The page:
Chicago Tribune Columnist Steve Chapman:
Says Edward Lazarus, a former clerk to the late Supreme Court Justice Harry Blackmun, who wrote the opinion in Roe, "As a matter of constitutional interpretation and judicial method, Roe borders on the indefensible. I say this as someone utterly committed to the right to choose."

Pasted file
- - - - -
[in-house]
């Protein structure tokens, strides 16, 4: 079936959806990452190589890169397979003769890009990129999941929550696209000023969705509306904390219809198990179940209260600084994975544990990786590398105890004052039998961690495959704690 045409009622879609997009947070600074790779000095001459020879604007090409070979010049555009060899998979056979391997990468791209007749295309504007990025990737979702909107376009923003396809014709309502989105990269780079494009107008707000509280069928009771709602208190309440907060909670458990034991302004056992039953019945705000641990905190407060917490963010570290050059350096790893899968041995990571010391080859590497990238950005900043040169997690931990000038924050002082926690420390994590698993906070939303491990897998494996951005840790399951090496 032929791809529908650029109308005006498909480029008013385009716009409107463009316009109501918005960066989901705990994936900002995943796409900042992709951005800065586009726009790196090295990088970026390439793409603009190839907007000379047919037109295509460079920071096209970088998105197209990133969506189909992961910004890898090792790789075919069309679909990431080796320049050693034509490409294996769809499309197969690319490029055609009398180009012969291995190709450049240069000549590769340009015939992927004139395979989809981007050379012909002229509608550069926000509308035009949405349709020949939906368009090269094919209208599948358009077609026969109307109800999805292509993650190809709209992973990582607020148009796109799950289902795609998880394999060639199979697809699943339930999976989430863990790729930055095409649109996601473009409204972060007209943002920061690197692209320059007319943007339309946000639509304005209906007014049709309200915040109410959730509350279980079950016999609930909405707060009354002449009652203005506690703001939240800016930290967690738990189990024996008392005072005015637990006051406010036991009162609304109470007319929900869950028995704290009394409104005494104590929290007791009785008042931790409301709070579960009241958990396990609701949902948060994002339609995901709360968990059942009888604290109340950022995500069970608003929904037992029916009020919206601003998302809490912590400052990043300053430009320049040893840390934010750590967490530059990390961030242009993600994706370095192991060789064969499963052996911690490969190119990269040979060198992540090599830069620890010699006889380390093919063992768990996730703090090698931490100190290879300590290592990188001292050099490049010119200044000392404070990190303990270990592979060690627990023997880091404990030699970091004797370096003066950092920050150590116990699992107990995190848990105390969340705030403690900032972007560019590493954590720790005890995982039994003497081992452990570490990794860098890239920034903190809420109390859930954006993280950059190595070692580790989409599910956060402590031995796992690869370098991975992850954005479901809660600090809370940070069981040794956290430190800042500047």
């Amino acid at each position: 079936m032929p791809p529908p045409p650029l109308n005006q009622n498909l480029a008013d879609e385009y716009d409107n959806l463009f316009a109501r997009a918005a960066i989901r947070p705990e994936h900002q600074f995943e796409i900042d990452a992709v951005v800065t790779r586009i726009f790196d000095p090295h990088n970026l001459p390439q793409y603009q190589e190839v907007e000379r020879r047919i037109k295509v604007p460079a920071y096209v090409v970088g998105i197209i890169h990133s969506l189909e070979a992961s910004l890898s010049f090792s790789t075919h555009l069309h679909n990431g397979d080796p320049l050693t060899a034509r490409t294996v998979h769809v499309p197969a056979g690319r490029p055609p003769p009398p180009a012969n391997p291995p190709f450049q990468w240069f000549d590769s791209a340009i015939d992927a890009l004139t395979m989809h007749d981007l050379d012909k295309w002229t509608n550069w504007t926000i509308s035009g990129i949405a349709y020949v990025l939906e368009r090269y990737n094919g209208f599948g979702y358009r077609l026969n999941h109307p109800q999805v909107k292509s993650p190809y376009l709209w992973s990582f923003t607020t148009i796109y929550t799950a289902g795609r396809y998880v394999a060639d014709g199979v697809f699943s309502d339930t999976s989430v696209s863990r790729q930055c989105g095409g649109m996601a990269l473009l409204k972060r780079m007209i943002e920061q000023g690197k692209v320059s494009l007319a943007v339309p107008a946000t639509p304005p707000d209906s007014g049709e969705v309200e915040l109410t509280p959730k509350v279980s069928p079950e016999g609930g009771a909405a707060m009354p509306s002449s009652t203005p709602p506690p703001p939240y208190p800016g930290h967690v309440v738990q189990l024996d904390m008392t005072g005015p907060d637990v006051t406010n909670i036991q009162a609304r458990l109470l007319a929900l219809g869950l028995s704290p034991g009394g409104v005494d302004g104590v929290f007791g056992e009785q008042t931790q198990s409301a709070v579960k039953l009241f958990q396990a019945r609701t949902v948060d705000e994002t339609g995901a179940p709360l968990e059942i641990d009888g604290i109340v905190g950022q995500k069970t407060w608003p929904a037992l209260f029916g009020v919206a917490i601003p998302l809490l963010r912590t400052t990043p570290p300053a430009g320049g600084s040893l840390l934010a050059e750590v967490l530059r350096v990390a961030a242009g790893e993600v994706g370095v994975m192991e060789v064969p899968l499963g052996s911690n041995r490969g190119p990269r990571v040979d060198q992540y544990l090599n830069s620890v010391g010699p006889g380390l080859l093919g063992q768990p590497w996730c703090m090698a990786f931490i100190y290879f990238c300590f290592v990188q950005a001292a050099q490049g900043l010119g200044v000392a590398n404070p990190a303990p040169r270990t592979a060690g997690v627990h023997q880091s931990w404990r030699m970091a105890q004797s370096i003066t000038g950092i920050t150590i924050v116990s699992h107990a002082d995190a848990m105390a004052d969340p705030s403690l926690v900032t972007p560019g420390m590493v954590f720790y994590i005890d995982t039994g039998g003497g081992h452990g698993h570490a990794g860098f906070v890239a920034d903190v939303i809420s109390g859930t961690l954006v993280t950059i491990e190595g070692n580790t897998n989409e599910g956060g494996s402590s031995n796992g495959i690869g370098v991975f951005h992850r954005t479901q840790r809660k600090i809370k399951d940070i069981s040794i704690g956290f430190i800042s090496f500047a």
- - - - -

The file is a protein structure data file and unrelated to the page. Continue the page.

For nearly two centuries, the courts had no inkling that abortion was protected by the framers. When the Supreme Court finally discovered the oversight, it didn't get there by applying clear principles or solid precedents, as it usually does in expanding protections. Instead, it took the right of privacy, which is implicitly upheld in various provisions of the Bill of Rights, and stretched it beyond recognition. The result was like building a skyscraper on a foundation designed for a log cabin. Roe was shaky on Day One and has been shaky ever since.